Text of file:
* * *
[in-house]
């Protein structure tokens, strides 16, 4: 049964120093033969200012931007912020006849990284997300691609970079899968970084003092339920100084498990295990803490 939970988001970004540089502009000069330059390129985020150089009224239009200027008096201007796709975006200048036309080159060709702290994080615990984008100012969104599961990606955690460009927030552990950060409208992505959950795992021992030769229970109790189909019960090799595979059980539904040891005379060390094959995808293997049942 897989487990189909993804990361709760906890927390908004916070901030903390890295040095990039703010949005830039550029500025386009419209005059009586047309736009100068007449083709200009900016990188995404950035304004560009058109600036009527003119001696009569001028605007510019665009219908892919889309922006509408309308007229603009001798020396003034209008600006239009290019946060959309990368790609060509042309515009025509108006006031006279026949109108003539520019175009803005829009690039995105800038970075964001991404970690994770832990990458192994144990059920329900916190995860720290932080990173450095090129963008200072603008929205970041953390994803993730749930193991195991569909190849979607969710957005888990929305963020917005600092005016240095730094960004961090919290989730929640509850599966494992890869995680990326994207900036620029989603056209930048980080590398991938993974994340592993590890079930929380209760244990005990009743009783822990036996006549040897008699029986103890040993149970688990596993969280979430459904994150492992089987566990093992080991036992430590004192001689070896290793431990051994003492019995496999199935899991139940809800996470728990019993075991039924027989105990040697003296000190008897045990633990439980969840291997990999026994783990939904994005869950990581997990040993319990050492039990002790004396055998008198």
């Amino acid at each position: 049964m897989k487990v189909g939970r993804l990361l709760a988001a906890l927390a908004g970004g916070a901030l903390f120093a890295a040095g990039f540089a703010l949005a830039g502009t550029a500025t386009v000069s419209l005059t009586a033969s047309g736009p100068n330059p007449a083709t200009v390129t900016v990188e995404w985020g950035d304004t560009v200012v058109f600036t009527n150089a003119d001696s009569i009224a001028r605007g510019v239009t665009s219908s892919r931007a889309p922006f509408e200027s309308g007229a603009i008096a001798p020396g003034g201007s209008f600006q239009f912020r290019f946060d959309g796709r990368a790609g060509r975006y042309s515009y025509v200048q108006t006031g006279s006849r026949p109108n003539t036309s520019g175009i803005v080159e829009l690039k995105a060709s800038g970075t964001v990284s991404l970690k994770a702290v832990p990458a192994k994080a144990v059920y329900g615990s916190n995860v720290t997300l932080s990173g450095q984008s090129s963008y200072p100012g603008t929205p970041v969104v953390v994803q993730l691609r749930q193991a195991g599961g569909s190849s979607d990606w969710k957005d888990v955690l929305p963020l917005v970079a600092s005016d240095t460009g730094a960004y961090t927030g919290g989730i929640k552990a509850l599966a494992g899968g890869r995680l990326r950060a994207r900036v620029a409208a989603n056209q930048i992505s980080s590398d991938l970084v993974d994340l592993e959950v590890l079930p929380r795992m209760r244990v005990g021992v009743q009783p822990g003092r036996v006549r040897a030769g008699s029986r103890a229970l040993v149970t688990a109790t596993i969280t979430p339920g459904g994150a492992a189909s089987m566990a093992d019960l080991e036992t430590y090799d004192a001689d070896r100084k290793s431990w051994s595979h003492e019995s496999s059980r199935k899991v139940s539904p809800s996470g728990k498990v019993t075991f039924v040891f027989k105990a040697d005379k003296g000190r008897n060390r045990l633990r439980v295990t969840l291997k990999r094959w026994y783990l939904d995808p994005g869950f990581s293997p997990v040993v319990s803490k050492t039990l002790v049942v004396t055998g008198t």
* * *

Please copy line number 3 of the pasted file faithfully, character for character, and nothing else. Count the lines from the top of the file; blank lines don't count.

């Amino acid at each position: 049964m897989k487990v189909g939970r993804l990361l709760a988001a906890l927390a908004g970004g916070a901030l903390f120093a890295a040095g990039f540089a703010l949005a830039g502009t550029a500025t386009v000069s419209l005059t009586a033969s047309g736009p100068n330059p007449a083709t200009v390129t900016v990188e995404w985020g950035d304004t560009v200012v058109f600036t009527n150089a003119d001696s009569i009224a001028r605007g510019v239009t665009s219908s892919r931007a889309p922006f509408e200027s309308g007229a603009i008096a001798p020396g003034g201007s209008f600006q239009f912020r290019f946060d959309g796709r990368a790609g060509r975006y042309s515009y025509v200048q108006t006031g006279s006849r026949p109108n003539t036309s520019g175009i803005v080159e829009l690039k995105a060709s800038g970075t964001v990284s991404l970690k994770a702290v832990p990458a192994k994080a144990v059920y329900g615990s916190n995860v720290t997300l932080s990173g450095q984008s090129s963008y200072p100012g603008t929205p970041v969104v953390v994803q993730l691609r749930q193991a195991g599961g569909s190849s979607d990606w969710k957005d888990v955690l929305p963020l917005v970079a600092s005016d240095t460009g730094a960004y961090t927030g919290g989730i929640k552990a509850l599966a494992g899968g890869r995680l990326r950060a994207r900036v620029a409208a989603n056209q930048i992505s980080s590398d991938l970084v993974d994340l592993e959950v590890l079930p929380r795992m209760r244990v005990g021992v009743q009783p822990g003092r036996v006549r040897a030769g008699s029986r103890a229970l040993v149970t688990a109790t596993i969280t979430p339920g459904g994150a492992a189909s089987m566990a093992d019960l080991e036992t430590y090799d004192a001689d070896r100084k290793s431990w051994s595979h003492e019995s496999s059980r199935k899991v139940s539904p809800s996470g728990k498990v019993t075991f039924v040891f027989k105990a040697d005379k003296g000190r008897n060390r045990l633990r439980v295990t969840l291997k990999r094959w026994y783990l939904d995808p994005g869950f990581s293997p997990v040993v319990s803490k050492t039990l002790v049942v004396t055998g008198t």